Art is not a mirror held up to reality, but a hammer with which to shape it.—Bertolt Brecht
A young San Francisco woman finds a homeless man’s belongings inside some cardboard boxes that she had left outside of her house. She removes the mangled clothes, the empty bottles, the torn blanket and the boxes, putting them all in the street for recycling. Her Marxist friend chides her for her privilege and hardness of heart toward a person without resources. So to show her goodwill, she goes to work one day a month at a soup kitchen. There she meets someone from the Faithful Fools Street Ministry. He tells her that they call themselves fools “because they like to poke holes in the way we look at the world, and only fools do that.”
The young woman agrees to walk the streets of the Tenderloin on a daylong retreat led by the Faithful Fools. Resistant at first, and frightened by her own sense of separation from those who live on the street, she finally surrenders to the friendship of an old woman, who with grandmotherly kindness shields her from the rain under a raggedy old shawl and talks to her about the events in her life that brought her to homelessness. Then the old woman listens to the younger one’s sadness about breaking up with her boyfriend, and tenderly reaches out to touch her cheek. Profoundly affected, the young woman breaks through the enclosure of her own assumptions and realizes that there is really no difference between herself and this woman who lives such a hard life and yet has been so kind to her. It is an awakening, allowing the young woman to experience what it feels like to live without the veil that separates her from all other human beings.
This is the scenario of a play called The Witness, based on the ten ox-herding pictures of Zen Buddhism. I wrote, directed and toured this one-woman piece around the country to introduce people to the work of the Faithful Fools. It ends with these words:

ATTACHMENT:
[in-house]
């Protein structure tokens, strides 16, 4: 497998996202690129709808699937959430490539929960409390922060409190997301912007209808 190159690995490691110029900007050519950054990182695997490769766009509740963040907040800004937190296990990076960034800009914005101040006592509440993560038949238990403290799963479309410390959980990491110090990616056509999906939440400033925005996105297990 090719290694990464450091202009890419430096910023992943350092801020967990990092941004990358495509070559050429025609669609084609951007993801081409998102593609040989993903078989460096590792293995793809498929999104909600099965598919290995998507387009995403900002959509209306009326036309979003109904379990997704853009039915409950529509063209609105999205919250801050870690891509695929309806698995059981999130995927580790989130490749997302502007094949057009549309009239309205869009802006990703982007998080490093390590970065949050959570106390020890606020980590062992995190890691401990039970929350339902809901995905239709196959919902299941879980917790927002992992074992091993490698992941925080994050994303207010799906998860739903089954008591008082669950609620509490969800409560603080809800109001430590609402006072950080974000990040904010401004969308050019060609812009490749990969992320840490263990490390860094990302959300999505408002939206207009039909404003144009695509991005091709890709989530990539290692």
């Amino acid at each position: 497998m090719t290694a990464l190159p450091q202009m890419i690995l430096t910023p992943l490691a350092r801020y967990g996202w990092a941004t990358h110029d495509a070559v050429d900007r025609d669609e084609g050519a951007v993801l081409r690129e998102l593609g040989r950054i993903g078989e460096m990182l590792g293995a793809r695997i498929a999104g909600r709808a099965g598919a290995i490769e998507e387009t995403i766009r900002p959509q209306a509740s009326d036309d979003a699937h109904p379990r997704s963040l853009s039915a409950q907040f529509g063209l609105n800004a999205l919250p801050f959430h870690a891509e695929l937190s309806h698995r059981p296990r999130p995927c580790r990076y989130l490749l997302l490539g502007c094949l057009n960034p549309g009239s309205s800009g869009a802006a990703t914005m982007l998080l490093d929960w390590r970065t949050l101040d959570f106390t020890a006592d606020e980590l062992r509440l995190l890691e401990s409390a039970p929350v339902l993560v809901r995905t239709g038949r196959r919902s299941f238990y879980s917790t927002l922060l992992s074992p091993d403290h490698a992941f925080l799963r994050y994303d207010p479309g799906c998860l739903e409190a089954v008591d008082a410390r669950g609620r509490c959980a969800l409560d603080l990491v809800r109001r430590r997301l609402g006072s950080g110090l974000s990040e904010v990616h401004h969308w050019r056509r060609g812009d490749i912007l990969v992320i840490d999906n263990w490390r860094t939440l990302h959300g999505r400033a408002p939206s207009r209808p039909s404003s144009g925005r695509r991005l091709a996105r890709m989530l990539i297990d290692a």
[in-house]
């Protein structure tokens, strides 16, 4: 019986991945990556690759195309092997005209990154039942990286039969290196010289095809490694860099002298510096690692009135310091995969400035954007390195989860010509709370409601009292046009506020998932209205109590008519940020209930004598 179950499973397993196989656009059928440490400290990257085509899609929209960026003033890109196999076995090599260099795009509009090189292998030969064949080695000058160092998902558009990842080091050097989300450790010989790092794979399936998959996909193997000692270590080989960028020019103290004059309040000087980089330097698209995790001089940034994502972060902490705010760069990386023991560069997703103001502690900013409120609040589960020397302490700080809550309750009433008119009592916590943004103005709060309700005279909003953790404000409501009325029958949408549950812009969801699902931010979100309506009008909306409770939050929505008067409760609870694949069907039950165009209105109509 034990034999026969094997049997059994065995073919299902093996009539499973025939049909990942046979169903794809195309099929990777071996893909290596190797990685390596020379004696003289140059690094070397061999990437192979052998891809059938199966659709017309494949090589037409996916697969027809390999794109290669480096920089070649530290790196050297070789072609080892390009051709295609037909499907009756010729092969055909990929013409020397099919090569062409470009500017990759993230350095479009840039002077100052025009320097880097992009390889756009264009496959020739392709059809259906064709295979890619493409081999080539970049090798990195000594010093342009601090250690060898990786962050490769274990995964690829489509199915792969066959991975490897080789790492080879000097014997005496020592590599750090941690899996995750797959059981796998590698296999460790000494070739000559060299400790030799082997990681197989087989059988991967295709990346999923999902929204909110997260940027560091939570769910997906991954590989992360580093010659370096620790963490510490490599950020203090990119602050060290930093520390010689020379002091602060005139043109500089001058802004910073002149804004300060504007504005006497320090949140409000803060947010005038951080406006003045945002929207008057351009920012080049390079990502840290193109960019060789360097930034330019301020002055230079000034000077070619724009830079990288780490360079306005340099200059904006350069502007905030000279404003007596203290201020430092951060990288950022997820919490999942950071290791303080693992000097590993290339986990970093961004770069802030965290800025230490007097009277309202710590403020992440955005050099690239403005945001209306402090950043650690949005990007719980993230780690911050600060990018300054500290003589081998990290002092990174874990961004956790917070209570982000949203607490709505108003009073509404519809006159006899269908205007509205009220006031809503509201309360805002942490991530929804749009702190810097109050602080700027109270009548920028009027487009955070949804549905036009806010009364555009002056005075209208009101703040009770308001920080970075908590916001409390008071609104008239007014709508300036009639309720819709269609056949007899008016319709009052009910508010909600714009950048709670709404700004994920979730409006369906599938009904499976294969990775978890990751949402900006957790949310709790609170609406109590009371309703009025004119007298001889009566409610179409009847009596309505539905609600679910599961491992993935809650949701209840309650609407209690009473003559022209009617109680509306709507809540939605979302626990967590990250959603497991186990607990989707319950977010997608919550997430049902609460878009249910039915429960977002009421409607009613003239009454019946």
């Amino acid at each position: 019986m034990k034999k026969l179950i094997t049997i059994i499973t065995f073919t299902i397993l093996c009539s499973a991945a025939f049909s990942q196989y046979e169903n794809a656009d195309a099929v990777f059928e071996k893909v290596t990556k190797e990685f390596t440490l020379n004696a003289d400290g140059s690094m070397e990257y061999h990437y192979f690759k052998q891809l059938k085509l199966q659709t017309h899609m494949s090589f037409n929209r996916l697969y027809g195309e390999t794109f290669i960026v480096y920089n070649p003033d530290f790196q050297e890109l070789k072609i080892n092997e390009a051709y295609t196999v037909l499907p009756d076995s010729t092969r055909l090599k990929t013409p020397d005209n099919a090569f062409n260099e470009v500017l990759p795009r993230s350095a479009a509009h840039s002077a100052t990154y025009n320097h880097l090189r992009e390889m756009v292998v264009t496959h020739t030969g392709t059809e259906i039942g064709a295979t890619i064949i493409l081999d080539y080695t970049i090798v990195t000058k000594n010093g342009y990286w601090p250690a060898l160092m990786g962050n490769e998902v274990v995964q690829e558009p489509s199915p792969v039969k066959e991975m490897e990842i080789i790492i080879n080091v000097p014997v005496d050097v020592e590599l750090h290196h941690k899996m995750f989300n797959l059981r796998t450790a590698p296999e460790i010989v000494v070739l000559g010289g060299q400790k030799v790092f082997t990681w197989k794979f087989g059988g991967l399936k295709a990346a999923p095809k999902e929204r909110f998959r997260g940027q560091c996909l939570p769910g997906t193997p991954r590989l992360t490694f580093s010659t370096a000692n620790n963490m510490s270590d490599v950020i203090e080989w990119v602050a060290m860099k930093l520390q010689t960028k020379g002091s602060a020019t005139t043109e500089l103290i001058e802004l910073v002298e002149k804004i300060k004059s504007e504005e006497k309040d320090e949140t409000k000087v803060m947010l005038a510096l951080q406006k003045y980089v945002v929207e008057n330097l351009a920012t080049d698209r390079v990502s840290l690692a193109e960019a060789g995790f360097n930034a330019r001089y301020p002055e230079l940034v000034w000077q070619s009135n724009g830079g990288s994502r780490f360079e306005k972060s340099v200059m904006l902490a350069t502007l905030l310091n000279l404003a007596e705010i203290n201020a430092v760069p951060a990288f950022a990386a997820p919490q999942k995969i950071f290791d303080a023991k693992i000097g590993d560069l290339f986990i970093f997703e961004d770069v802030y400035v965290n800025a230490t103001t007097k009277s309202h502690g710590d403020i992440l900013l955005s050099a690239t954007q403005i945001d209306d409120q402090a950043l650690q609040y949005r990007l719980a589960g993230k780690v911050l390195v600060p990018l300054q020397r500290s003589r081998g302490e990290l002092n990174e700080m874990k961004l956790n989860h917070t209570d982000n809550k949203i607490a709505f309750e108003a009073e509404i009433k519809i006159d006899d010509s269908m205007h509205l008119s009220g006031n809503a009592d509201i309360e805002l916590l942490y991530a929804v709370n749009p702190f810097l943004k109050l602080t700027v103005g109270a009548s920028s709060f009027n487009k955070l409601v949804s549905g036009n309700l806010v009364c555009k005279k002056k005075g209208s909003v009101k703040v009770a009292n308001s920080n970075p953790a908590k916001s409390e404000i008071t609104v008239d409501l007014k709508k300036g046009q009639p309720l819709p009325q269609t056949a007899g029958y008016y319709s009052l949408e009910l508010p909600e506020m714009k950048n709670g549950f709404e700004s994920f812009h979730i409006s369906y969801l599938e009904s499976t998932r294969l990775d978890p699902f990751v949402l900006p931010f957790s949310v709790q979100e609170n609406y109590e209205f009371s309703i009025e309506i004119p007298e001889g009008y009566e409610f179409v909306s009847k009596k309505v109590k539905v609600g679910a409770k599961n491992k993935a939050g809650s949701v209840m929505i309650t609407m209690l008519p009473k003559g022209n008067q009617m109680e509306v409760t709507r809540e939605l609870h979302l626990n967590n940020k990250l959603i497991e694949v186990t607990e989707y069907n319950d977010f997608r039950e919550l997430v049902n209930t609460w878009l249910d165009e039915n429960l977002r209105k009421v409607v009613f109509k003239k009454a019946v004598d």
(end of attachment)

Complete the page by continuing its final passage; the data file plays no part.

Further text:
Like the moon emerging from a cloud
The fool sees there is no separation
Between one sentient being and another
She goes onward no matter who
Wishes to call her back.
The Faithful Fools is a street ministry in the heart of the Tenderloin of San Francisco. I see the women and men who work there as true followers of the bodhisattva path. They struggle every day to bridge the gap between themselves and those who live in extreme poverty. As part of their ministry, they invite people from all walks of life to go on daylong or weeklong “street retreats,” to walk through the Tenderloin, encountering and interacting with those who are forced to live there, who hang out on street corners and in soup lines, who shoot up in doorways and beg on the sidewalk. The Fools invite retreatants to carefully note their reactions and see what happens, both mentally and emotionally. Men and women who go on these retreats often feel profoundly changed by the experience.
At the Fools Court the walls are filled with art by the local street people—poets gather to read their work aloud, actors come to rehearse, a local film director premieres his work. Believing that art can be a vehicle of transformation and an instrument of social change, the Fools insist on bringing the artist to the streets, with all his or her willingness to break open our hearts, remove the blinders from our eyes, and shatter the myths about what it means to live in poverty. They believe that artists will use their creative imagination to envision what kind of change is possible, so that there is no longer a cavernous gulf between the people who live in the streets of the Tenderloin and the corporate moneyed world of downtown San Francisco.
the main thing is
they kept on writing,
throughout it all
they kept on singing…
—Mike Niemczke, Tenderloin poet